Diagnosing and Repairing Car Horn Problems

The automobile allows us to communicate with other drivers in many ways. As an example, the turn signals notify motorists we plan on making a turn just as the brake lights tell them we are stopping. Sometimes it’s important to gain another drivers attention and sounding the car horn can force even the most distracted drivers to acknowledge our existence.
The Department of Transportation mandates that each vehicle be equipped with an audible warning device and that it operates as per design intent. Correct operation is often verified during a state inspection. A horn that is muffled or inoperative will need to be repaired before a passing grade is achieved. This article will cover the diagnosis and repair of common car horn problems and covers system operation.
Horn Operation
Automotive horn systems haven’t changed much over the past few decades which can make their diagnosis less complex than other systems on the automobile. The circuit itself is often protected by a separate fuse labeled in the main panel. The other components involved will be a switch, relay and the speaker device that outputs the sound. Many automobiles will have two separate horns with different pitches that when sounded together provides a full range of attention grabbing sound. When one of these becomes inoperative it can make the output seem weak, flat or underpowered.
When the horn switch is activated it allows current to flow to the relay. When the relay is energized, it closes the circuit and allows full power to be directed to the horns. Many times the sound output devices are case grounded and attached to metal parts. In this case, you see one single wire providing power to the device. Where grounded metal parts are not available, you will find multiple wire connections for both power and ground.
Common Car Horn Problems
When one or more horns refuse to operate the problem can often be attributed to the sound output device itself. Since these components are mounted on the front of the automobile to provide the most noticeable noise production they also find themselves exposed to the harsh elements. In addition, most horns have a cone shaped housing that helps amplify the sound. This same shape can funnel water and road salt into the device. It’s also possible for the electrical connection to become damaged or corroded due to its location.
Testing for these conditions is extremely straightforward and can be done with a basic test light. After locating the horn the connection should be thoroughly inspected for damage and corrosion. If no problems are found use the test light to check for 12 V When the horn is activated from the steering wheel mounted switch. If good power and ground are verified at the horn this part will need to be replaced. If you have no power at the part, listen closely to see if you can hear the relay clicking. The next step is to locate the relay and check for power coming from the switch to the horn relay.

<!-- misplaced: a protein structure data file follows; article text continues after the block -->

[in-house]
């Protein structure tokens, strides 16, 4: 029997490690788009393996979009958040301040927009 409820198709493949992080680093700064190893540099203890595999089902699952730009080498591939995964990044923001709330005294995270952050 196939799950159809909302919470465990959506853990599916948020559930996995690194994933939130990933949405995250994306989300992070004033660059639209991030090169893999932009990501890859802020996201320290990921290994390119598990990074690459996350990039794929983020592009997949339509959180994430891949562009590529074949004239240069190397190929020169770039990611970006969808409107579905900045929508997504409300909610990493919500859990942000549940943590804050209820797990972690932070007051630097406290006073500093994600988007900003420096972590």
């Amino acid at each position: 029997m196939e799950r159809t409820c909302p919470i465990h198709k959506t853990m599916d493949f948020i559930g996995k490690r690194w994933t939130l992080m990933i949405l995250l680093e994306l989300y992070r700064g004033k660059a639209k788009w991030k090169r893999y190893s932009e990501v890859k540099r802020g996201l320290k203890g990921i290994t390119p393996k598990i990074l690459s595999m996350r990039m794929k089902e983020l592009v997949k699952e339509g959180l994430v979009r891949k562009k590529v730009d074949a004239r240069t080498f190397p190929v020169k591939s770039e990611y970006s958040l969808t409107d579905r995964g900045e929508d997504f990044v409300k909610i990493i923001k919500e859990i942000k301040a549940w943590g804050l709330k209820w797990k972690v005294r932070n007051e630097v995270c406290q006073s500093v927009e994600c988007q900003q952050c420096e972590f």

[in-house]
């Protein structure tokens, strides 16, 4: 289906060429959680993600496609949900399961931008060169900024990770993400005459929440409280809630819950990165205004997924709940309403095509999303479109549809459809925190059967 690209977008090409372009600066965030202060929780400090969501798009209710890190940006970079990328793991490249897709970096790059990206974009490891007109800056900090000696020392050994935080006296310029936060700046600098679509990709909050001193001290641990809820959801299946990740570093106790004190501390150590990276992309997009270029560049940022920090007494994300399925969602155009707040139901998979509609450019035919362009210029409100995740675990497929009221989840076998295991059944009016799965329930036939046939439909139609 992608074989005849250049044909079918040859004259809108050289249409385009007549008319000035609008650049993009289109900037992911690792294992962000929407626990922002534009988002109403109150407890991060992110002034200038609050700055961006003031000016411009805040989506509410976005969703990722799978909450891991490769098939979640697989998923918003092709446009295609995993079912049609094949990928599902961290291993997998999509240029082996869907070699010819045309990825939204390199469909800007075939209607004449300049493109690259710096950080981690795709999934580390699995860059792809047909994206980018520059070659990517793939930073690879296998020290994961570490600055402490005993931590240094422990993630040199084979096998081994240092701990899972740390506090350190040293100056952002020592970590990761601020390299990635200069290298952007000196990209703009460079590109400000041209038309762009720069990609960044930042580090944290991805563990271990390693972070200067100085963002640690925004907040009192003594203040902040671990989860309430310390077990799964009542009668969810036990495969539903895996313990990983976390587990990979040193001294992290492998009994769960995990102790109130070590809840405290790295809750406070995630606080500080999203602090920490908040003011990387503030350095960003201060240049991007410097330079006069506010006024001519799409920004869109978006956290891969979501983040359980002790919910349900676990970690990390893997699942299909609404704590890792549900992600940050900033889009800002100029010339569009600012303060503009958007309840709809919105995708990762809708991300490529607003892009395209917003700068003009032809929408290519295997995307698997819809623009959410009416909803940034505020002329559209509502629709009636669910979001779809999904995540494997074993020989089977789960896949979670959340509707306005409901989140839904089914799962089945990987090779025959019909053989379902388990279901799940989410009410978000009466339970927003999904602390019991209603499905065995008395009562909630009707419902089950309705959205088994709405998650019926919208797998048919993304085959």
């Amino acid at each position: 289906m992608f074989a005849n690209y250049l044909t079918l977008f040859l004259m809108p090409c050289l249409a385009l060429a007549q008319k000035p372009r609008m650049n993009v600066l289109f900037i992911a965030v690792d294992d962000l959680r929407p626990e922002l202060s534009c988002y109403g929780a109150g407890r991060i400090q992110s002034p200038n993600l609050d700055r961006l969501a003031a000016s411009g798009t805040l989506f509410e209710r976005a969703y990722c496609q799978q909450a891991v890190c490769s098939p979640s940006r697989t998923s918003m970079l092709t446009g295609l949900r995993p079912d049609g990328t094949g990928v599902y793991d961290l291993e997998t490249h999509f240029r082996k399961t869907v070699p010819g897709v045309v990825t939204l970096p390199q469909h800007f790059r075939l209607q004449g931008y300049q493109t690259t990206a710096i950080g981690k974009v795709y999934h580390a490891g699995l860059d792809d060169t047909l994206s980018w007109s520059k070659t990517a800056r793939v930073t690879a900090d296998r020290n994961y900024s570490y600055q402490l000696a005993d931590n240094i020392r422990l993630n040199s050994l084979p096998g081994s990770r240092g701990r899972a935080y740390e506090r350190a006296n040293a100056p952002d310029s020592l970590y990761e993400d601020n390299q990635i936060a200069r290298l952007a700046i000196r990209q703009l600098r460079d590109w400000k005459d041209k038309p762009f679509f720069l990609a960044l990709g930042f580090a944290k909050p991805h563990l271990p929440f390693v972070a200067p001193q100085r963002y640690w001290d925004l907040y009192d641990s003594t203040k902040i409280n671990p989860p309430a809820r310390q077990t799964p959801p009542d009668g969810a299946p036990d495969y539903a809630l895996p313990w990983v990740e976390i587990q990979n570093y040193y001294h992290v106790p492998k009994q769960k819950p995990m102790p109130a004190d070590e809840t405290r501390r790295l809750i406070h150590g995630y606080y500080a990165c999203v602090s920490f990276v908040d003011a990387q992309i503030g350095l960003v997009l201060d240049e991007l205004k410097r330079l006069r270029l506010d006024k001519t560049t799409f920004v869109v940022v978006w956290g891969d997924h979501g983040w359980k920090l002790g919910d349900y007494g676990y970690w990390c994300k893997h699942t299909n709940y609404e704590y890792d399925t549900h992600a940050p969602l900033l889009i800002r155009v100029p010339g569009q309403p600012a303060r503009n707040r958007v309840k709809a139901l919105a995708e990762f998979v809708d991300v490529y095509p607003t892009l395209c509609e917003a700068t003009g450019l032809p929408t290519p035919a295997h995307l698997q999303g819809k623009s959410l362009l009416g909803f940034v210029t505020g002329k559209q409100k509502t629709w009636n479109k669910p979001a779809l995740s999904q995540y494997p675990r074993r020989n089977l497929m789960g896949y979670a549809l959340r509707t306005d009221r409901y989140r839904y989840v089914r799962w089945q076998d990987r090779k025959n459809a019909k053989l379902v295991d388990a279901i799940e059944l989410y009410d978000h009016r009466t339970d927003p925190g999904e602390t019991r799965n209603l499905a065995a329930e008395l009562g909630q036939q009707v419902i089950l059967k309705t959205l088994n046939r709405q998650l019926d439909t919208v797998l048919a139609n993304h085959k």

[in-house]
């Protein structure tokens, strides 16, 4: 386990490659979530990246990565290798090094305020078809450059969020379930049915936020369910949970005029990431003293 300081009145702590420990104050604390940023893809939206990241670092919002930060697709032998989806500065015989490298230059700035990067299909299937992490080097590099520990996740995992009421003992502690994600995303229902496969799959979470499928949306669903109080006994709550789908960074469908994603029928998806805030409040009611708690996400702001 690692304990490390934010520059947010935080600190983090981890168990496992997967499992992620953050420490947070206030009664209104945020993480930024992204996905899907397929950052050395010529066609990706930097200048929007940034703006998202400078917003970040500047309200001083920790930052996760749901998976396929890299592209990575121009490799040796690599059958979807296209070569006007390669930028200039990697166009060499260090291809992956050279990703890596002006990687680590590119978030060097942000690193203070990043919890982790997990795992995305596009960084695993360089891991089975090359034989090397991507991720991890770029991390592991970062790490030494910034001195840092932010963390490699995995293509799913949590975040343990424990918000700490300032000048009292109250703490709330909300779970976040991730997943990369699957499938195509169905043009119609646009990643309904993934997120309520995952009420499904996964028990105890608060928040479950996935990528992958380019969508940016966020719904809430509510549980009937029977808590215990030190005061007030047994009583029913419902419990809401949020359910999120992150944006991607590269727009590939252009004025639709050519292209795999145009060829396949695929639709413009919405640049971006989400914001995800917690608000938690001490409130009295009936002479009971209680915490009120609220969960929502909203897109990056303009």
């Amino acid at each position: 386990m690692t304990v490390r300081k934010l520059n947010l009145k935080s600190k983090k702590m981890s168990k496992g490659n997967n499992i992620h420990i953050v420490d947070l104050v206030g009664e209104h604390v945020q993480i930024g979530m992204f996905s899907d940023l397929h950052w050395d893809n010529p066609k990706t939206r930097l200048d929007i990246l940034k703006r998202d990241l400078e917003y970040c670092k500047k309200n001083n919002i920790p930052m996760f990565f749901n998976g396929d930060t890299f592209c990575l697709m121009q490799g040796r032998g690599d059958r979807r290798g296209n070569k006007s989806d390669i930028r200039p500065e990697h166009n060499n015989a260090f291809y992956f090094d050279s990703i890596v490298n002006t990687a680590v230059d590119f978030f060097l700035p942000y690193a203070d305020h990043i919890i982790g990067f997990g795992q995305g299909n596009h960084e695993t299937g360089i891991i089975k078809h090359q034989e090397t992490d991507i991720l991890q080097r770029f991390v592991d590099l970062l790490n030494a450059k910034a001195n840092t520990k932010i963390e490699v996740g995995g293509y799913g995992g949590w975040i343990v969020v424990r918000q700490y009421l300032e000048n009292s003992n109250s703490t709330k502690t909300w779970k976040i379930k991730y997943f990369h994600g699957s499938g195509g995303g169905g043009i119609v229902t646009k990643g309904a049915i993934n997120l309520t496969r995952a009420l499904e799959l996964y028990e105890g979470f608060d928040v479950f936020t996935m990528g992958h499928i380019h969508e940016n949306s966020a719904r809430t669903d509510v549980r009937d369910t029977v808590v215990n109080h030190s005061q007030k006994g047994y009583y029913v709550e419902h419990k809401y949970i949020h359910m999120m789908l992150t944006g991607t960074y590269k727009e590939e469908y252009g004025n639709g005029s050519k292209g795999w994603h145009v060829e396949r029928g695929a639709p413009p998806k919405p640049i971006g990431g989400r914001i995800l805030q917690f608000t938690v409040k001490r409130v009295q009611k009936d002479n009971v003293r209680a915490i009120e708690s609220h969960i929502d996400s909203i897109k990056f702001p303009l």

Diagnosing the Horn Relay
Most automobiles now put the main relays in a separate panel under the hood, called a convenience center. Many of these electrical relays are the same part number even though they service different systems. When the horn relay is located verify the part number clearly written on the top. This can be swapped out with a like part number and the horn retested. If it sounds a replacement relay can be obtained from a dealerships parts department or local supplier.
Tricks for Testing Car Horns
The automotive horn circuit is a hot at all times system. This means it will work regardless of the key position. Mechanics use a trick or shortcut when diagnosing this circuit. With the vehicle in a quiet location and all of the windows up, the mechanic will get in the car and close the doors. Next they’ll operate the horn switch and see if they can hear the relay clicking. If the relay is heard with each push of the button this verifies power to the circuit, correct functioning of the switch and that power and ground exist at the relay itself. With this information the mechanics will then head straight for the horn and start diagnosis there and head back towards the relay until the problem is found.
Sometimes car horns can be repaired instead of replaced. This is especially true if the unit sounds, but not at full volume or fluctuates in tone. This can be an indication of water intrusion inside the sound device. In this situation, it is possible the part can both be disassembled and dried out or pressurized air can be blown into the cone to achieve the same results. Although this is not always effective it is worth a try and could save a trip to the parts store.






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